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Luigi Tripepi

Cazzuitis S., Ritratto del Cardinale Luigi Tripepi
The Mausoleum of Cardinal Tripepi, Mallemace

Luigi Tripepi (21 June 1836 – 29 December 1906) was an Italian Roman Catholic cardinal and poet. He was one of the most important Roman Catholic apologists of the 19th century.


He was born in Cardeto, a small town in the province of Reggio Calabria, in the deepest south of Italy.

He studied at the local seminary and soon became famous for his skills in different subjects: Latin, Greek, theology, history, moral theology and dogmatics. He moved to Rome for further study and in 1864, was ordained a priest. He stayed in Rome for more than 40 years, until his death in 1906. He wrote about 200 works in different languages on a wide range of topics, including: theology, ecclesiastical history, apologetics as well as poetry in Greek, Latin and Italian.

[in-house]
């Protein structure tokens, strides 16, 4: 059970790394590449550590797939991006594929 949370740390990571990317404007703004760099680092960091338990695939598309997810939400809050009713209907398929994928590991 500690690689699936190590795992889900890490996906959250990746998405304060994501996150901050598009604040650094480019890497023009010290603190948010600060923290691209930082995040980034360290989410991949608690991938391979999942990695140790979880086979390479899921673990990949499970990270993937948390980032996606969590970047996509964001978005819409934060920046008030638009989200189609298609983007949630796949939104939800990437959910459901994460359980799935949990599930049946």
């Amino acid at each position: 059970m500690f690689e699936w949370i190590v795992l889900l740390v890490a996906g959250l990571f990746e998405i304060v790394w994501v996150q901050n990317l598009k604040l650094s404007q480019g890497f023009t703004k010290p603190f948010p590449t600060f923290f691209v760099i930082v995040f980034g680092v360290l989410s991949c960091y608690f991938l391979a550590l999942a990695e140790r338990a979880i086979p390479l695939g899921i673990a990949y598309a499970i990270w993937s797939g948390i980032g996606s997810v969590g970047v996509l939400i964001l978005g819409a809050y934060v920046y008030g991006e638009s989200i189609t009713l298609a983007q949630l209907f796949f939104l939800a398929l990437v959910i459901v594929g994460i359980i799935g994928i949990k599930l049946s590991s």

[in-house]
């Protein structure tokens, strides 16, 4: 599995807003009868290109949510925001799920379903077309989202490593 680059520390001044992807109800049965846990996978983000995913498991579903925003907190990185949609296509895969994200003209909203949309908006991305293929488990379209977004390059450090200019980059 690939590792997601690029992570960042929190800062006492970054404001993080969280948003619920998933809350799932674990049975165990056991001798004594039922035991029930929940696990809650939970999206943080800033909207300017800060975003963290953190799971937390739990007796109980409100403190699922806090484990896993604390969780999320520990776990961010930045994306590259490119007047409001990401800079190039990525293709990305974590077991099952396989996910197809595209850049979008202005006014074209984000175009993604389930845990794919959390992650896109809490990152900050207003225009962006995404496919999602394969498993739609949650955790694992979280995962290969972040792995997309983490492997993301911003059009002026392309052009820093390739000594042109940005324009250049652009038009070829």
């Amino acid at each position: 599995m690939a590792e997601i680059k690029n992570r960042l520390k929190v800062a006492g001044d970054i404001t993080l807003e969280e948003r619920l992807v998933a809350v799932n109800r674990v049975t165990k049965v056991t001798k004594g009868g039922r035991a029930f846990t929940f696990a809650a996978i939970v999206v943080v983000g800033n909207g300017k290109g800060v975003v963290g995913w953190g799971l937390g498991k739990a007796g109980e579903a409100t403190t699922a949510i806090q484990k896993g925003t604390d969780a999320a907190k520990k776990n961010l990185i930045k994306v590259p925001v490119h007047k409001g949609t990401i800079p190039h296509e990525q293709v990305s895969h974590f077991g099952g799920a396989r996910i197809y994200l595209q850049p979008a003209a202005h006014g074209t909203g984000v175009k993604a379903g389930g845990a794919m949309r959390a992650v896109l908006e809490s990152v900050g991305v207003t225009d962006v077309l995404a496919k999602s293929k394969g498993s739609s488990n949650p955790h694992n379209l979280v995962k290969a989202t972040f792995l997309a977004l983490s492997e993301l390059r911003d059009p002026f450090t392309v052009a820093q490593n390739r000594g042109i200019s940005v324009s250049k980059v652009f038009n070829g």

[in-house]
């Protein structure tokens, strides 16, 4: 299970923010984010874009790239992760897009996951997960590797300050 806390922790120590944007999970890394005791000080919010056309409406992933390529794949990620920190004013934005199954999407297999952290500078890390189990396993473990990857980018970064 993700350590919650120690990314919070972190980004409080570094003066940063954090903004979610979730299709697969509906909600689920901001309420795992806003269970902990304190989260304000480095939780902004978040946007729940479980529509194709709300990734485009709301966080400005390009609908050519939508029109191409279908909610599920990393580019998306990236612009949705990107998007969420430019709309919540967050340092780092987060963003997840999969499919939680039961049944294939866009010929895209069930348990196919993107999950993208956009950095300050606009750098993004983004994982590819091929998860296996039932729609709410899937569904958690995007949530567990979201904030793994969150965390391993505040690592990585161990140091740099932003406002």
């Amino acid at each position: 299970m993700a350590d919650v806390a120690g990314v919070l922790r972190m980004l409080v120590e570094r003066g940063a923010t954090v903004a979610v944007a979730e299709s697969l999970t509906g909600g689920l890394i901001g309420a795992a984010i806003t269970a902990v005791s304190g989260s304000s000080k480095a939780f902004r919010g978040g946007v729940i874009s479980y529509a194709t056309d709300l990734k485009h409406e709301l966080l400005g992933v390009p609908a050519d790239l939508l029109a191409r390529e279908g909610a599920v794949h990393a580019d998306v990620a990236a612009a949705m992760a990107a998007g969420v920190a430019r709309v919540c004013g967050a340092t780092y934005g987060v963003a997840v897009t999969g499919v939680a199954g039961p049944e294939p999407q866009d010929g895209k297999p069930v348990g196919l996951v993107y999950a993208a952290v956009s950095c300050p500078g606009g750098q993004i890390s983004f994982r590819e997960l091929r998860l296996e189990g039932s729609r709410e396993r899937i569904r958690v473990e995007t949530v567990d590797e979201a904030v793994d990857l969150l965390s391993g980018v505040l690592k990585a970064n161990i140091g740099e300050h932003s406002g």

Originally a Jesuit, he left the order in 1865 and was subsequently appointed to a series of important positions in the Church. In 1868, he was appointed Privy chamberlain and beneficiary of the patriarchal Lateran basilica. In 1878 he was appointed Canon of San Lorenzo in Damaso, Rome and, the following year, of San Giovanni in Laterano basilica. In 1885 he was named canon of St. Peter's. His following appointments include: prelate referendary of the Supreme Tribunal of the Apostolic Signatura (1883); secretary of the Commission for Historical Studies (1884); prefect of the archive of the Holy See (1892); secretary of the Congregation of Rites (1894); Substitute of the Secretariat of State (1896). He was created and proclaimed Cardinal-Deacon of Santa Maria in Domnica

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